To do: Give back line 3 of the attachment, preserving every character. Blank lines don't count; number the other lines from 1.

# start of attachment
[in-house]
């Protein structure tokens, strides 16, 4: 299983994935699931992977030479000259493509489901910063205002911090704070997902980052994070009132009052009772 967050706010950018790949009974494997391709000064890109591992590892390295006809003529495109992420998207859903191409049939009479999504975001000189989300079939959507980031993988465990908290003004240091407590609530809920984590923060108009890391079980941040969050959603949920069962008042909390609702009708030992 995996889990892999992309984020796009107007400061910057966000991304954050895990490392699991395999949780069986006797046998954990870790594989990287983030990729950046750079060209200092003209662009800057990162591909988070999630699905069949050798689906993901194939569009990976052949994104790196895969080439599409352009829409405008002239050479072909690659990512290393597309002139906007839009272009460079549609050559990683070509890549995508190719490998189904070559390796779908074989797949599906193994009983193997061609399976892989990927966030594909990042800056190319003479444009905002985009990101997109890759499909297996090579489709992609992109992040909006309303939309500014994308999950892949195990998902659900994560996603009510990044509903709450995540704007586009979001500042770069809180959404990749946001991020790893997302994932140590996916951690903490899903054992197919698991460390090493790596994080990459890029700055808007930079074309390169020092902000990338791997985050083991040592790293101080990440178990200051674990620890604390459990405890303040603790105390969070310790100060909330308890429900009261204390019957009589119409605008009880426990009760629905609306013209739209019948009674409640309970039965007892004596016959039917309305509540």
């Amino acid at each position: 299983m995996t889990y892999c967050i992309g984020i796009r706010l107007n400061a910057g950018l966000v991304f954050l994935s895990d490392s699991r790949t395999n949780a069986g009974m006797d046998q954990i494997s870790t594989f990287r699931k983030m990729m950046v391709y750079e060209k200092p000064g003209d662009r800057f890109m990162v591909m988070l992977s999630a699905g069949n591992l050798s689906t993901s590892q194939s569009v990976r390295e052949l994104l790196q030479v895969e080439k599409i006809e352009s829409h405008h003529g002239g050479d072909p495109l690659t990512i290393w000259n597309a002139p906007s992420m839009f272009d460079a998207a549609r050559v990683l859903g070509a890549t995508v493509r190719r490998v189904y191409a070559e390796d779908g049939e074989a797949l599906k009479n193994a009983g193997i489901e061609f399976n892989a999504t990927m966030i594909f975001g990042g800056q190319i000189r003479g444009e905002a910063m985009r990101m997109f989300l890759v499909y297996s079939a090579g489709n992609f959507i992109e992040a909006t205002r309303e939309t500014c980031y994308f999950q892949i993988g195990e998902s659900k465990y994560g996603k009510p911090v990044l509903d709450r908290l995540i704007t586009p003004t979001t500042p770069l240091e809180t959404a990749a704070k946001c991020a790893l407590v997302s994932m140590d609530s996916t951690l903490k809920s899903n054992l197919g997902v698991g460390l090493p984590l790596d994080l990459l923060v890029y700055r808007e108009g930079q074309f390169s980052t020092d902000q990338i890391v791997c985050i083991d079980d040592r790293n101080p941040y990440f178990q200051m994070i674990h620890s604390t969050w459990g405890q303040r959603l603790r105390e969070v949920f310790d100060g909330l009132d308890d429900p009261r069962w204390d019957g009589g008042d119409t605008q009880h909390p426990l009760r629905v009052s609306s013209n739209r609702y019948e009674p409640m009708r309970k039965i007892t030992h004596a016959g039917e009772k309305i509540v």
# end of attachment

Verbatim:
């Amino acid at each position: 299983m995996t889990y892999c967050i992309g984020i796009r706010l107007n400061a910057g950018l966000v991304f954050l994935s895990d490392s699991r790949t395999n949780a069986g009974m006797d046998q954990i494997s870790t594989f990287r699931k983030m990729m950046v391709y750079e060209k200092p000064g003209d662009r800057f890109m990162v591909m988070l992977s999630a699905g069949n591992l050798s689906t993901s590892q194939s569009v990976r390295e052949l994104l790196q030479v895969e080439k599409i006809e352009s829409h405008h003529g002239g050479d072909p495109l690659t990512i290393w000259n597309a002139p906007s992420m839009f272009d460079a998207a549609r050559v990683l859903g070509a890549t995508v493509r190719r490998v189904y191409a070559e390796d779908g049939e074989a797949l599906k009479n193994a009983g193997i489901e061609f399976n892989a999504t990927m966030i594909f975001g990042g800056q190319i000189r003479g444009e905002a910063m985009r990101m997109f989300l890759v499909y297996s079939a090579g489709n992609f959507i992109e992040a909006t205002r309303e939309t500014c980031y994308f999950q892949i993988g195990e998902s659900k465990y994560g996603k009510p911090v990044l509903d709450r908290l995540i704007t586009p003004t979001t500042p770069l240091e809180t959404a990749a704070k946001c991020a790893l407590v997302s994932m140590d609530s996916t951690l903490k809920s899903n054992l197919g997902v698991g460390l090493p984590l790596d994080l990459l923060v890029y700055r808007e108009g930079q074309f390169s980052t020092d902000q990338i890391v791997c985050i083991d079980d040592r790293n101080p941040y990440f178990q200051m994070i674990h620890s604390t969050w459990g405890q303040r959603l603790r105390e969070v949920f310790d100060g909330l009132d308890d429900p009261r069962w204390d019957g009589g008042d119409t605008q009880h909390p426990l009760r629905v009052s609306s013209n739209r609702y019948e009674p409640m009708r309970k039965i007892t030992h004596a016959g039917e009772k309305i509540v």